A few weeks ago Steve Stafford wrote a blog post about the use of voids in families. It appears the Autodesk documentation for Revit recommends to “avoid voids” because of performance issues. I found this interesting as I tend to use this functionality a lot when making sure modeled objects cut each other as they should according to construction. The automatic joins and Join Geometry gives me pain in over 50 % of the situations where I need to do this, and when Autodesk introduced the “Cut with Voids When Loaded” option in the Family Editor they opened up a lot of efficient 3D detailing potential.
Of course this requires that someone sets up all families with voids, and this can be tedious work. Especially with constraints (you want the voids to follow the same rules as you solids) and nesting. But once you’re done, the models can reflect reality way faster and more intuitive than before.
If you are into 3D Rebar, you will notice that using voids to cut will produce Rebar Cover references for your reinforcement modeling. That’s a good thing.
I use this functionality on more objects than Structural Foundations. For instance prefabricated slabs embedded in cast in place structures, or columns cutting slabs with a tolerance. The options are endless.
So, what does not work very well when you’re playing around with this? First, there is a graphical bug in Revit 2013 that occur “sometimes” when you do not use a voided family for cutting. In some cases Revit views will display the yellowish void instead of geometry. This can badly affect your drawings if you print with color, so beware. Second, you always have to Cut Geometry manually. There is no automated procedure to do this. Again though, the upsides are greater than the downsides.
One can always hope Autodesk adds some new functionality in the future, and high up on my list is the ability to use family solids for cutting. The void cutting is okay, but in most situations I am looking for my solid geometry to cut something. An option to enable automatic cutting like in Wall-, Floor- and Face-based families would also be favorable.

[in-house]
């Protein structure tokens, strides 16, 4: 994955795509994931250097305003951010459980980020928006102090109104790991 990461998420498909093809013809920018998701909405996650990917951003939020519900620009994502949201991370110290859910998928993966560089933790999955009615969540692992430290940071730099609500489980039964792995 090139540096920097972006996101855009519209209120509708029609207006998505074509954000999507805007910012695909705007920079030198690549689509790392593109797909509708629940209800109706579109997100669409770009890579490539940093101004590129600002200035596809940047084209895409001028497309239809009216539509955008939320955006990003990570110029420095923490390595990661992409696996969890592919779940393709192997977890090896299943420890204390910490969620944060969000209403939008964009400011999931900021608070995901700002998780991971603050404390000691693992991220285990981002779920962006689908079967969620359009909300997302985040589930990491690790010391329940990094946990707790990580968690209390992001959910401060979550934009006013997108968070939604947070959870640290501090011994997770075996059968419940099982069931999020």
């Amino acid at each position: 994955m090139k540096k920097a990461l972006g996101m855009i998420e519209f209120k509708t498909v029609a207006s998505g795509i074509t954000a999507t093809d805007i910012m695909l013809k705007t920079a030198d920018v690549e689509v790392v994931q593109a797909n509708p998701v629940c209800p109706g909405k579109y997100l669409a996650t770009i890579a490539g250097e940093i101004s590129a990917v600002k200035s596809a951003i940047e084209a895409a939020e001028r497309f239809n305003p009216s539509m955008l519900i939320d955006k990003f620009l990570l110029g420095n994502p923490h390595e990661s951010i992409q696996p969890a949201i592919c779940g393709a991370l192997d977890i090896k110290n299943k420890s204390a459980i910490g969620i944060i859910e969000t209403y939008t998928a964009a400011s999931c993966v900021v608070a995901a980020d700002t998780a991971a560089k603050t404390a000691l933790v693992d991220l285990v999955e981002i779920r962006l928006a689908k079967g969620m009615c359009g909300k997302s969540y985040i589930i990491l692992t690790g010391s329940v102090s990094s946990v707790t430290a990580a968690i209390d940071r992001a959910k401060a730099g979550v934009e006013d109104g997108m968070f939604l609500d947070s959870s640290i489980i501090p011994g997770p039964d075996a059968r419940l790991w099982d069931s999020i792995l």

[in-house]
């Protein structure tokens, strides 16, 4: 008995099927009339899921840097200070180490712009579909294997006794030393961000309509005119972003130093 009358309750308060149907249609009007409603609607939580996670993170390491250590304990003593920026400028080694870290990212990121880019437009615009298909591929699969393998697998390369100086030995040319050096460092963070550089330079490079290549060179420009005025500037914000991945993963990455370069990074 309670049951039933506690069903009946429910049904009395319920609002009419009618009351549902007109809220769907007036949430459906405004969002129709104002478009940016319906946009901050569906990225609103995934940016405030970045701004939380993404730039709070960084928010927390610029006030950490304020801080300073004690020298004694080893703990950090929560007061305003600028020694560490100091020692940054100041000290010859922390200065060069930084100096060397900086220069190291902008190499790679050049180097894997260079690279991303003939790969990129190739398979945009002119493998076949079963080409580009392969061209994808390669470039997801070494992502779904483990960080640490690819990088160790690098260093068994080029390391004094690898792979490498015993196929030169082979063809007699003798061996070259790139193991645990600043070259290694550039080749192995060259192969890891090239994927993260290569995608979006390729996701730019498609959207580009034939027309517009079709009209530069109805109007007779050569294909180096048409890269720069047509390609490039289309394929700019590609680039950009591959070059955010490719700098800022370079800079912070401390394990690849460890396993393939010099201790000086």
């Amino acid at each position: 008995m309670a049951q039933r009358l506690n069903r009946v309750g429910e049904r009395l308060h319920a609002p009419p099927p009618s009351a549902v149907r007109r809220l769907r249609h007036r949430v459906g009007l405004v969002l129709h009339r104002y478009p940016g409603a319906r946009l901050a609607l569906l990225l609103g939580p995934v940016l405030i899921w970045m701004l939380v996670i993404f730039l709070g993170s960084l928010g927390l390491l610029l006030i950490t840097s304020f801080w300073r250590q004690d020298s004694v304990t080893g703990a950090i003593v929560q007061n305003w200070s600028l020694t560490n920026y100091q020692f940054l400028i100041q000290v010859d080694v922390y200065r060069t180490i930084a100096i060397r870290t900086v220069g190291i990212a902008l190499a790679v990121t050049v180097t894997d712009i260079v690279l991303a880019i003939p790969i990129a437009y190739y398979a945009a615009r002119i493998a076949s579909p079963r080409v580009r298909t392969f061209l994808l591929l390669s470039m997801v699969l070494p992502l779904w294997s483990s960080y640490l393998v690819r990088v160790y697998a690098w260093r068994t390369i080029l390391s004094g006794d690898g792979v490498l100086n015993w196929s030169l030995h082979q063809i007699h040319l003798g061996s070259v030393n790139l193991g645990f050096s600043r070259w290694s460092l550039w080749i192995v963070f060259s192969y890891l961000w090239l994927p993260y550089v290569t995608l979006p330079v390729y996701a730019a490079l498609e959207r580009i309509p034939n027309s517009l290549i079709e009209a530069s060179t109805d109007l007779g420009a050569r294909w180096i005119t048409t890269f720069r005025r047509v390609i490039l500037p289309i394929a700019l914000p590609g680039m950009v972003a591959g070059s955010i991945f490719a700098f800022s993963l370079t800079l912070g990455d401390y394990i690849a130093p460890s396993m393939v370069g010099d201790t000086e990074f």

I’ve always thought Revit lacks a way to control the construction procedure of elements, and something like a hard coded “operation sequence number” (almost like Phases) could provide helpful. Try to imagine a cut priority connected to placement procedure. Pile = 1, Concrete Foundation = 2, Foundations Slab = 3, and so on. And the lowest number will always cut the higher number. From a structural and construction point of view that would make sense.
Last I’d like to use this opportunity to show a small detail I’ve added to all our circular elements (foundations, columns and openings). It’s a tiny cone that is hidden by default in most view, but gets exported to IFC so that site engineers and land surveyors can use our models to pinpoint the concentric global position of each element.
With the “avoid voids” mantra in mind, lets hope the Autodesk documentation needs a few revisions rather than my project models.
Download one of the Steel Piles from Content.